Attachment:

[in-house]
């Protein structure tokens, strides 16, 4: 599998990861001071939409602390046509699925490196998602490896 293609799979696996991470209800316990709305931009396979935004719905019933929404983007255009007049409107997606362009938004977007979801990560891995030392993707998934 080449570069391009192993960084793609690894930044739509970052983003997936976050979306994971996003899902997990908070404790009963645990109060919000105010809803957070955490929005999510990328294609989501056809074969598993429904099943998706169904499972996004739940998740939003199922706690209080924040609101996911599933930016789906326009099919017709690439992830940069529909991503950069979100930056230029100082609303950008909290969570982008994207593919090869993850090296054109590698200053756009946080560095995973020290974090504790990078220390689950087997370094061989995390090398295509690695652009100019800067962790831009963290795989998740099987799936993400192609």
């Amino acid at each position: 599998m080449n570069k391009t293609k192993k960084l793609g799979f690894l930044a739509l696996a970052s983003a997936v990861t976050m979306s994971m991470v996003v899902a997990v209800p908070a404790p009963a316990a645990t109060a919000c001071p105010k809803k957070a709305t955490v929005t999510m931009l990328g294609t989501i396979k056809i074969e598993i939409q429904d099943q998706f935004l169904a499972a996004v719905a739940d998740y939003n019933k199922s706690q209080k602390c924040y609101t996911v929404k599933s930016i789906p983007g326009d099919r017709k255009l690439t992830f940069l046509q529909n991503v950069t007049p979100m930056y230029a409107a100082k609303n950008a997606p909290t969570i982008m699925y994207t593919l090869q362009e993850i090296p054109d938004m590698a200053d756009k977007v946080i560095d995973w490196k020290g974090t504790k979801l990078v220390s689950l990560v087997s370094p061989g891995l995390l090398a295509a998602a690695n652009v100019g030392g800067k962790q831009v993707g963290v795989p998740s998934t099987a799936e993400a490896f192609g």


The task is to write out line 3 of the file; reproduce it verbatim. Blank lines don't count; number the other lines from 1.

């Amino acid at each position: 599998m080449n570069k391009t293609k192993k960084l793609g799979f690894l930044a739509l696996a970052s983003a997936v990861t976050m979306s994971m991470v996003v899902a997990v209800p908070a404790p009963a316990a645990t109060a919000c001071p105010k809803k957070a709305t955490v929005t999510m931009l990328g294609t989501i396979k056809i074969e598993i939409q429904d099943q998706f935004l169904a499972a996004v719905a739940d998740y939003n019933k199922s706690q209080k602390c924040y609101t996911v929404k599933s930016i789906p983007g326009d099919r017709k255009l690439t992830f940069l046509q529909n991503v950069t007049p979100m930056y230029a409107a100082k609303n950008a997606p909290t969570i982008m699925y994207t593919l090869q362009e993850i090296p054109d938004m590698a200053d756009k977007v946080i560095d995973w490196k020290g974090t504790k979801l990078v220390s689950l990560v087997s370094p061989g891995l995390l090398a295509a998602a690695n652009v100019g030392g800067k962790q831009v993707g963290v795989p998740s998934t099987a799936e993400a490896f192609g």